Jess Parsons

Jess Parsons

Posted March 19, 2012

Published in Green

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Six Clean Energy Sources Need More Power - Mad Like Tesla Book Review

Read More: consumption, energy, environment, nuclear, solar, space, technology, wasteful

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2012 is the International Year of Sustainable Energy for AllMad Like Tesla, by Tyler Hamilton, salutes people dedicated to finding cleaner alternative energy sources.

Nikola Tesla
was an extremely quirky inventor full of mad ideas about the world - many of which eventually proved to work.  Tesla didn't stop what he was doing if others ridiculed him.  He invented the AC induction motor, radio, remote-control (teleautomation) and more.  In 1931, at age 75, he published a design for a geothermal power plant and a way to generate power from the ocean's temperature differential.

These new energy source developers follow in Tesla's footsteps. Most of them have left successful mainstream positions to pursue clean energy using ideas generally considered impractical in our time.

You don't have to be a geek to enjoy this book, but it helps.  The language is accessible, but even technology-lite can get a bit heavy.  But I felt genuinely educated by the end of it.

Mad Like Tesla presents mini-documentaries on real projects in:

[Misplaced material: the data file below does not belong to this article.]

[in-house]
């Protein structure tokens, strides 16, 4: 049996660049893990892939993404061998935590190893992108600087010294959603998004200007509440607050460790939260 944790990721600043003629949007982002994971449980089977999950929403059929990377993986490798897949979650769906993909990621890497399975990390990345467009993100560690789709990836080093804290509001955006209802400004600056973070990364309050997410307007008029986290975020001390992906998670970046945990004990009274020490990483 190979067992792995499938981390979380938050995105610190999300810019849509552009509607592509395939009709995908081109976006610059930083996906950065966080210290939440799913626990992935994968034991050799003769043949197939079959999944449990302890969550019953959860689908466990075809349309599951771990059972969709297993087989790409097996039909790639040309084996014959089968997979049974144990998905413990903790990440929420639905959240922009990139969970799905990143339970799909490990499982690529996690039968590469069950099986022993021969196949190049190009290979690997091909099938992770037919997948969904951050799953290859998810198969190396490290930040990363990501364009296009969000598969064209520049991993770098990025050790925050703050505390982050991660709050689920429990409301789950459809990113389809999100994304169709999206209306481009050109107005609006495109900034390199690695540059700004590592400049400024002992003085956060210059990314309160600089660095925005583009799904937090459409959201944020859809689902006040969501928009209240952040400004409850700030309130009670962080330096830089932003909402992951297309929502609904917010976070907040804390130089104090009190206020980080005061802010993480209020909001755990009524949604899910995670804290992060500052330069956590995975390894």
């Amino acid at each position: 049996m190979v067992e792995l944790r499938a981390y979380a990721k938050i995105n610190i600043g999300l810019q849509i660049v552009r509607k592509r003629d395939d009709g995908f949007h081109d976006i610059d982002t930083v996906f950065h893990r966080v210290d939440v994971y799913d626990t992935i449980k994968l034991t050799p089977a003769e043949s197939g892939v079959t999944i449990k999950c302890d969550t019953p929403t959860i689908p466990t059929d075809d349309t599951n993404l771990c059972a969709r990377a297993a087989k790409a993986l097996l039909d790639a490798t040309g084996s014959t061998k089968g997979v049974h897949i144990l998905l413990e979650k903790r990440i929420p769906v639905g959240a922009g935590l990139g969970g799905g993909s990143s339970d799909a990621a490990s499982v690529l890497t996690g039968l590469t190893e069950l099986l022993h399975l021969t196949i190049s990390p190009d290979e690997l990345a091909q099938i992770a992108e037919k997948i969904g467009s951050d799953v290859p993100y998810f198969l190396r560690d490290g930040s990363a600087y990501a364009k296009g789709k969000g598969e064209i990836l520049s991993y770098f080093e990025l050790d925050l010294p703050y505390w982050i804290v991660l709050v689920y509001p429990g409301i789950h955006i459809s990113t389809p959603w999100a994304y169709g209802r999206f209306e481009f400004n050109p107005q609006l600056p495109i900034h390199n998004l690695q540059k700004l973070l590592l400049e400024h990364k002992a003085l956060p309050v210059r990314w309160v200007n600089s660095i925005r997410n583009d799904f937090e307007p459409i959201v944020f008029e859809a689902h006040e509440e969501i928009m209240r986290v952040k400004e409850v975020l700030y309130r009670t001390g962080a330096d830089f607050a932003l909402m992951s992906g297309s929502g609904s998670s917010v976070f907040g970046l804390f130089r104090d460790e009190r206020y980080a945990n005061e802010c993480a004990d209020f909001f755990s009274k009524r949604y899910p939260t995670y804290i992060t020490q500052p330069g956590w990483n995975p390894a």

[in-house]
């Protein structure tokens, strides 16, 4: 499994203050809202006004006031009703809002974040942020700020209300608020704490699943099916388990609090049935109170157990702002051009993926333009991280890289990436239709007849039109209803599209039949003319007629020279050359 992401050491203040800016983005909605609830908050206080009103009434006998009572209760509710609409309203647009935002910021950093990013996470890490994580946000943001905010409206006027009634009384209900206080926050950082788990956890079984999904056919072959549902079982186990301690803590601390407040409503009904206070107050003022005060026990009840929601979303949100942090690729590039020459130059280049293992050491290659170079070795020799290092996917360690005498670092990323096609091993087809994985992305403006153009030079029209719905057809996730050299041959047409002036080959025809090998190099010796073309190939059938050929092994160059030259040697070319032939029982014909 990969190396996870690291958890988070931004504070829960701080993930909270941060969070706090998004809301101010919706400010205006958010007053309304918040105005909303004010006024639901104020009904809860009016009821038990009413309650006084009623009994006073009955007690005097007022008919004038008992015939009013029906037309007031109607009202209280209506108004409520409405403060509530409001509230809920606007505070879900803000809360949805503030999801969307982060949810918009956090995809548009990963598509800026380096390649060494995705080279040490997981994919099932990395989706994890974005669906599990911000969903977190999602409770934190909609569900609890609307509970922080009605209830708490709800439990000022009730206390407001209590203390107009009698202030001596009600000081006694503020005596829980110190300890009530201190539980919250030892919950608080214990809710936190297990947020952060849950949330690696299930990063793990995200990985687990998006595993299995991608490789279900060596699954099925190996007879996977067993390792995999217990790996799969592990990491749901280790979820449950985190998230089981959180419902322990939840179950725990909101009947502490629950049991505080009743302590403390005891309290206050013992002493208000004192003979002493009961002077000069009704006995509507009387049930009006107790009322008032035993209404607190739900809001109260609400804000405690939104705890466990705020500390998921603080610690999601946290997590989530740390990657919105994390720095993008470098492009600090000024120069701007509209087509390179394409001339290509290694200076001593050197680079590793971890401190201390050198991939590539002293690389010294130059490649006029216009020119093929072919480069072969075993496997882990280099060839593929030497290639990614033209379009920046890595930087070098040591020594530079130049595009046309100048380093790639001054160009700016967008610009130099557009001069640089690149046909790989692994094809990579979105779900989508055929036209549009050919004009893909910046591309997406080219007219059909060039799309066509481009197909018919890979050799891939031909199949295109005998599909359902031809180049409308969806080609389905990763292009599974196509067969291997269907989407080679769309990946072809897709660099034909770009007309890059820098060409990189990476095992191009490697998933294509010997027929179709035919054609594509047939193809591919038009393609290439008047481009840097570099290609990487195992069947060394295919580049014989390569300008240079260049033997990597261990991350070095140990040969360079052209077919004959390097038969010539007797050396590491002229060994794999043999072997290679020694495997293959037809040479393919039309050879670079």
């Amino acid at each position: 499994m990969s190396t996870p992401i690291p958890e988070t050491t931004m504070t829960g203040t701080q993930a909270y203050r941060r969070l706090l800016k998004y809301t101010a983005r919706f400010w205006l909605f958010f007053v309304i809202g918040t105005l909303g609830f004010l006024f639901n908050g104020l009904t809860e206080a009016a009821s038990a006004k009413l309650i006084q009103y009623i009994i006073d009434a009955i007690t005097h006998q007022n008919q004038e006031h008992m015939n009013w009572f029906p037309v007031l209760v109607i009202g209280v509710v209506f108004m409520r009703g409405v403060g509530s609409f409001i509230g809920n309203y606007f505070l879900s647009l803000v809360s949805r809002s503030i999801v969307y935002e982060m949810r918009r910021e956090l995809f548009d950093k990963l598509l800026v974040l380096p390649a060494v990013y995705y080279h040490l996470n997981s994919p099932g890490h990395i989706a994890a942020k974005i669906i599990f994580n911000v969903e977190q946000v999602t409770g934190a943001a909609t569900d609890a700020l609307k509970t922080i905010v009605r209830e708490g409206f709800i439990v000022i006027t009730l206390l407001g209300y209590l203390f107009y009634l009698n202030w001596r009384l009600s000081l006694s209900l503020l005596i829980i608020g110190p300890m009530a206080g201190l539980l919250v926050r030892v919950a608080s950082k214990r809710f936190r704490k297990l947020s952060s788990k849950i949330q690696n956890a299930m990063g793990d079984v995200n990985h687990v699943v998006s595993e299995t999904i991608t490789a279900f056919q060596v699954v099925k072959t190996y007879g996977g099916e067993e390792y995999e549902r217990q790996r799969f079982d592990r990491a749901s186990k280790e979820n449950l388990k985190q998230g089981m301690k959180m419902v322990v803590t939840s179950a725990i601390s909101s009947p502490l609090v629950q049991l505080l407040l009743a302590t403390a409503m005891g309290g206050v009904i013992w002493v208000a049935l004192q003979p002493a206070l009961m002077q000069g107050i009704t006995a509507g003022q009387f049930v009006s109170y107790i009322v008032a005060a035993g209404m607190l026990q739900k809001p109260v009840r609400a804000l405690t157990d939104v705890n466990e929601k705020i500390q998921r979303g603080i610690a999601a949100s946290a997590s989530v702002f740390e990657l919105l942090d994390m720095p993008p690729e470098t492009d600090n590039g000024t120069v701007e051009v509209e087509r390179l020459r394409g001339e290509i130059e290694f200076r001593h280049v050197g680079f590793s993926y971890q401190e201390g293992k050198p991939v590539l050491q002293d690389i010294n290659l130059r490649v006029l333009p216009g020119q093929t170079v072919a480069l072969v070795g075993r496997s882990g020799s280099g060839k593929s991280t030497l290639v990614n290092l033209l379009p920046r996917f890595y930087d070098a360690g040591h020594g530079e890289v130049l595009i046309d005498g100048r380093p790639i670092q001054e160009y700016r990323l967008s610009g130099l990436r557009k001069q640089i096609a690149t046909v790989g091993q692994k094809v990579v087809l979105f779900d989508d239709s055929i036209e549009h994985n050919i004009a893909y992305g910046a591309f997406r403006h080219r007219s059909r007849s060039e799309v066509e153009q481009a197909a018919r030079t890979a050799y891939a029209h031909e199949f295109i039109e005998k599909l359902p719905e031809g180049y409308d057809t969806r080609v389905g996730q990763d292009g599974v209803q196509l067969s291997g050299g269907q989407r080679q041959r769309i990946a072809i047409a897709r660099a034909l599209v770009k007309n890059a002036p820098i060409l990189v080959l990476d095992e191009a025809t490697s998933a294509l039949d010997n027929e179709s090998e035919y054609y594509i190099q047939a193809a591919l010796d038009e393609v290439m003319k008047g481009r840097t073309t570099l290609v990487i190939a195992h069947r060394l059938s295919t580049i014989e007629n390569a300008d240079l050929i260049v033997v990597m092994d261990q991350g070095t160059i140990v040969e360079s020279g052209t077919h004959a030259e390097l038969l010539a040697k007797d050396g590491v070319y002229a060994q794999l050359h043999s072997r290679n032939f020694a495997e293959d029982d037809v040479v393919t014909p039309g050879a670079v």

Nuclear fusion MadLT nuclear-fusion-prototype.jpg

The dream big brother to dirty and dangerous nuclear fission power - the sun does it, so why can't we?  Fusion has a bad reputation from past false hopes - including the truly ideal cold fusion concept.

There are two main approaches to fusion, magnetic fusion and inertial fusion, and the US government oversees projects using each kind.  But Dr Michel Laberge believes his smaller and much nimbler General Fusion has a real chance (well, 50% and rising).  General Fusion has mixed the best of both worlds into magnetized target fusion - which notably removes the most expensive parts from the design.

Solar power from space MadLT solarspacerace.jpg

Asimov wrote about it in 1941 - huge amounts of solar energy could be generated in orbit and beamed down to us.  Technology (and demand) may again have caught up with Asimov's imagination. 

Get even more energy with the rest of the review...